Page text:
Butter has gotten a bad rap as a fat-laden, artery-clogging mess that will surely condemn you to a future of heart disease, so many people have switched to margarine. The truth is, margarine may not be any healthier for you, and it lacks certain characteristics that count in butter's favor. Not that butter will ever be considered a health food, but it may be the lesser of two evils.
No Trans Fats
Butter originally made the junk food list by being high in saturated fat, which can raise your risk of heart disease. Margarine is free of saturated fat, but some varieties may have trans fats, which works on your body the same way that saturated fats do. In addition to contributing to high blood pressure, it can lower your "good" cholesterol levels and raise your "bad" cholesterol levels. Trans fats are a manufactured agent that doesn't occur in natural foods, so it doesn't show up in butter. If you consume any trans fats, they should not be more than 1 percent of your daily calories. If you have a 2,000 calorie a day diet, you should eat no more than 2 grams of trans fats per day, according to the American Heart Association. Saturated fat should be no more than 7 percent of your daily calories.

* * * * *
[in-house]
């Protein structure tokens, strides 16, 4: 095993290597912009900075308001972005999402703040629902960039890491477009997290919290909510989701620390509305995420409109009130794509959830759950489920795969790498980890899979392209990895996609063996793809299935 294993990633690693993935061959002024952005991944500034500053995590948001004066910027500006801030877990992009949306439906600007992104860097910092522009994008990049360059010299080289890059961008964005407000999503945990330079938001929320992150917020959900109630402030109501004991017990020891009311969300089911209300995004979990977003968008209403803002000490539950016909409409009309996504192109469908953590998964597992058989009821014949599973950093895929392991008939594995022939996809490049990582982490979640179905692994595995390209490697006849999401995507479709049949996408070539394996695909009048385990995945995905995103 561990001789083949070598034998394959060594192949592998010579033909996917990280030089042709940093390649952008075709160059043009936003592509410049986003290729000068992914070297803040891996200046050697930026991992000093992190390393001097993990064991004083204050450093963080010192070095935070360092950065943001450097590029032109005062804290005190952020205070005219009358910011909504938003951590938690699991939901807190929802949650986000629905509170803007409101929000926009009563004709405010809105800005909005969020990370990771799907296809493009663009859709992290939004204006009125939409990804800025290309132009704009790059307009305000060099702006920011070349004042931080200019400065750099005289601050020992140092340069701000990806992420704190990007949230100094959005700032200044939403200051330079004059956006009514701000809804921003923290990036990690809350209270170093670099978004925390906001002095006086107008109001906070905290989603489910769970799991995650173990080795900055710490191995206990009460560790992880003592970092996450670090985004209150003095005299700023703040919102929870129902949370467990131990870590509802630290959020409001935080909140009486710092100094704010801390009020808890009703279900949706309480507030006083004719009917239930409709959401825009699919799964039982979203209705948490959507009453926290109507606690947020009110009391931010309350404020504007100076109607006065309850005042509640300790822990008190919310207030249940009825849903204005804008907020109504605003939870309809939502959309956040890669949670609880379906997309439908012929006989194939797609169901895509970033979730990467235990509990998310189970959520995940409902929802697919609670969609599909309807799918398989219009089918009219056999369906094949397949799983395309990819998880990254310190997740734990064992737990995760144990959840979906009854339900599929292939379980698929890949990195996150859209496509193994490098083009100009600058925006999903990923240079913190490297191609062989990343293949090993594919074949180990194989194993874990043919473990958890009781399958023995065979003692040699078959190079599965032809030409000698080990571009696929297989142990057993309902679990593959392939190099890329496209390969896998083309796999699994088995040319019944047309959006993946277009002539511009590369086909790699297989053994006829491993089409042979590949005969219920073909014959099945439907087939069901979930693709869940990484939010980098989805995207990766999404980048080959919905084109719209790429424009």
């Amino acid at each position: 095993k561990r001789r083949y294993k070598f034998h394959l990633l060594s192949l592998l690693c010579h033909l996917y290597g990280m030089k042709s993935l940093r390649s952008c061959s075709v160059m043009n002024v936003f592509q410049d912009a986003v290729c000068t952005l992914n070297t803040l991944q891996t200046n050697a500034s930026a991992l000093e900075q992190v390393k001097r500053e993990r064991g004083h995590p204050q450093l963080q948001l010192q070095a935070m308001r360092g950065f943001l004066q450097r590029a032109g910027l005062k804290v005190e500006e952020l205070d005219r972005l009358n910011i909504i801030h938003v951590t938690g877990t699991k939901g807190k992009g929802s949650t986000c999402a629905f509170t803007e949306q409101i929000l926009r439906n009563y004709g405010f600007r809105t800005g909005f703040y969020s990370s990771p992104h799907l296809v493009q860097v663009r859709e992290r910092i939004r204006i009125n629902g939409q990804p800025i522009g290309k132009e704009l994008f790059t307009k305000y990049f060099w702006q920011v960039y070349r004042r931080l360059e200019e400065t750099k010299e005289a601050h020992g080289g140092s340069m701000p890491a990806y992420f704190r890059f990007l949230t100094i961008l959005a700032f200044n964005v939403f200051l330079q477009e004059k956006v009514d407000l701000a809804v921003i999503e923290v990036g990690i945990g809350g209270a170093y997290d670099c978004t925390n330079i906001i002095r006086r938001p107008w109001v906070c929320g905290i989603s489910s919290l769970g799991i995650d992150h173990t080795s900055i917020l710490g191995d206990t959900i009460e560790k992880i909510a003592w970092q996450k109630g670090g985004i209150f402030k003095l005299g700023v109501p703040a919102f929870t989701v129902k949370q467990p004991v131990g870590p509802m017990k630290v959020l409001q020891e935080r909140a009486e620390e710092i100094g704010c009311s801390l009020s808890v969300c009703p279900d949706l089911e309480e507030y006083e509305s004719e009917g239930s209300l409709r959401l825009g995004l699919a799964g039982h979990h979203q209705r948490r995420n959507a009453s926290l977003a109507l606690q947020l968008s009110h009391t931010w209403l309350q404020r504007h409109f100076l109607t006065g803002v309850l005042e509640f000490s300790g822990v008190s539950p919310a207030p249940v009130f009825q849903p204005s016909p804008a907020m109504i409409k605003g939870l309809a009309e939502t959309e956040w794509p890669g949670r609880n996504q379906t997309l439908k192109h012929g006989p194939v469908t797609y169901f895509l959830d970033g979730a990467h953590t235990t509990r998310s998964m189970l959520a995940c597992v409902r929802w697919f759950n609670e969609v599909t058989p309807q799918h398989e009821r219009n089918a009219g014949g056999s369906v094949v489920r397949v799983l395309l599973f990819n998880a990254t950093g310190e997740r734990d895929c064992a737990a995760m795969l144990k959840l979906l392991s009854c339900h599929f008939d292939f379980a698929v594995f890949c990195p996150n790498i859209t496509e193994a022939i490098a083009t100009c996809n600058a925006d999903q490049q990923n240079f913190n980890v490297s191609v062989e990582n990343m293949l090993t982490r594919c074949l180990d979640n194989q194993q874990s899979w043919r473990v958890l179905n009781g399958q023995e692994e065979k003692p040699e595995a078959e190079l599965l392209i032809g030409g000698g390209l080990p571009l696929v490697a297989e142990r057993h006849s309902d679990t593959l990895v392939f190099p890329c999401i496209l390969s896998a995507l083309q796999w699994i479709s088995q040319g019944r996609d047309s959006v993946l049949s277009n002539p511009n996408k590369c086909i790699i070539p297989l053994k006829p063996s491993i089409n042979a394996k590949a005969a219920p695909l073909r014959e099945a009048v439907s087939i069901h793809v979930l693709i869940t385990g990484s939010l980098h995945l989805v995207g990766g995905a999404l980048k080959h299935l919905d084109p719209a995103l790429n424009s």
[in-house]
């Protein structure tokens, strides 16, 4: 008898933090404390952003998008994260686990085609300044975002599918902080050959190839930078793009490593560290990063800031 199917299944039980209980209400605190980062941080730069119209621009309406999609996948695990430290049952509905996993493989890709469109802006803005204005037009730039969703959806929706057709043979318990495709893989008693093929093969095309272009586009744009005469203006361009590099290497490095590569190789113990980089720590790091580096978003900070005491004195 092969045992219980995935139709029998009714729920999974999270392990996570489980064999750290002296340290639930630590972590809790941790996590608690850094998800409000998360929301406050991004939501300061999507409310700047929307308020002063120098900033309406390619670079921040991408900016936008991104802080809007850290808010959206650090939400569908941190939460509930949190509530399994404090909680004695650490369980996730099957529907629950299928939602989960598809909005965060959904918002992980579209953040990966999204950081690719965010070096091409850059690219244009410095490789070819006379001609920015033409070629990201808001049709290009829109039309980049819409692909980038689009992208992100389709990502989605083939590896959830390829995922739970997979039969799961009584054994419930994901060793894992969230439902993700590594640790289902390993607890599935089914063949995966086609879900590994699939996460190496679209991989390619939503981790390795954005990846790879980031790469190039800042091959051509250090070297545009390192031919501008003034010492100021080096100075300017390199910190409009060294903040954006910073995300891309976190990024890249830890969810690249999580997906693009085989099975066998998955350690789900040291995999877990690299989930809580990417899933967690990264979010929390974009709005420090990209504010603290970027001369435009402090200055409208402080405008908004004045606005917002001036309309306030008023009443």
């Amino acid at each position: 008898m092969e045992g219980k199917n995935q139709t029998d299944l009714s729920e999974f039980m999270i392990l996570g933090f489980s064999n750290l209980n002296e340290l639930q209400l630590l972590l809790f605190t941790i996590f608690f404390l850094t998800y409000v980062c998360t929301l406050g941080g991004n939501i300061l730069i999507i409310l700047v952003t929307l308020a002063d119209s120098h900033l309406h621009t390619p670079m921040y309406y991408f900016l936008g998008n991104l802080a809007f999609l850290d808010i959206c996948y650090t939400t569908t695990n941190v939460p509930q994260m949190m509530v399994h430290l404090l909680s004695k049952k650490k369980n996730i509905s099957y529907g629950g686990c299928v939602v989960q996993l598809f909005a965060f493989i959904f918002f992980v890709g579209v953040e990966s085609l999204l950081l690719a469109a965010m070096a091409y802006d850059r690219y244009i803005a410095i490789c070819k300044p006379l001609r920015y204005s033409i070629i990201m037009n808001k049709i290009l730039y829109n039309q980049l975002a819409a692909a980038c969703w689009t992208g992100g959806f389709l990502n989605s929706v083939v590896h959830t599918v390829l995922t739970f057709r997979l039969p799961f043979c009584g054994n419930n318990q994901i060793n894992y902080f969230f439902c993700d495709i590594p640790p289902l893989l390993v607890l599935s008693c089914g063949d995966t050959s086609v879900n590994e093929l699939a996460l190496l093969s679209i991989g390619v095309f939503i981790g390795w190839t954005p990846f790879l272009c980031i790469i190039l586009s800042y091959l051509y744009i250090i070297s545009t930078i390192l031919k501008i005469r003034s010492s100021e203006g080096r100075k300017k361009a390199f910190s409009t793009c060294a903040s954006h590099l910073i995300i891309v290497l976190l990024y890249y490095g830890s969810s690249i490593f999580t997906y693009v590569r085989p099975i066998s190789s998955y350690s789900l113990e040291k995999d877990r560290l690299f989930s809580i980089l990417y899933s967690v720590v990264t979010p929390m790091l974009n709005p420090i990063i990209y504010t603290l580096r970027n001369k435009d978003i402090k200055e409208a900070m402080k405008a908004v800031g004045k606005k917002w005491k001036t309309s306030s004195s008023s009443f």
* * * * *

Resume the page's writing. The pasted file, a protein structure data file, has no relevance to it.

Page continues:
As a dairy product, churned from the cream that rises to the top of milk, butter contains the usual vitamins found in milk -- A, D, E and K. These vitamins are fat soluble, meaning that the fat in the butter helps your body absorb them. A normal pat-size serving of butter doesn't contain enough vitamins to contribute much to your recommended daily allowance, but margarine is generally devoid of vitamins unless they are specially added during production.
Margarine is manufactured, not "prepared." It begins with a chemical extraction process that squeezes the fat out of certain vegetables, and is then refined. The refining is done at temperatures which alter the structure of the oil, which loses its vitamin E. Hydrogen is added to make it a solid substance, which creates the trans fats. Frequently, artificial coloring and flavoring is added to make the product more appealing. In contrast, butter is simply churned cream -- perhaps with some salt added -- and gets its color from leftover milk solids, its flavor from the milk fat and its consistency from the churning process.
If you prefer natural foods to artificial ones, you can still have butter without eating yourself into an early grave. Use it sparingly, and choose whipped varieties that give you less butter per spread by incorporating air. Or try a variety of butter that has been mixed with canola or olive oil -- they taste just like butter, but they have a lower saturated fat and calorie content.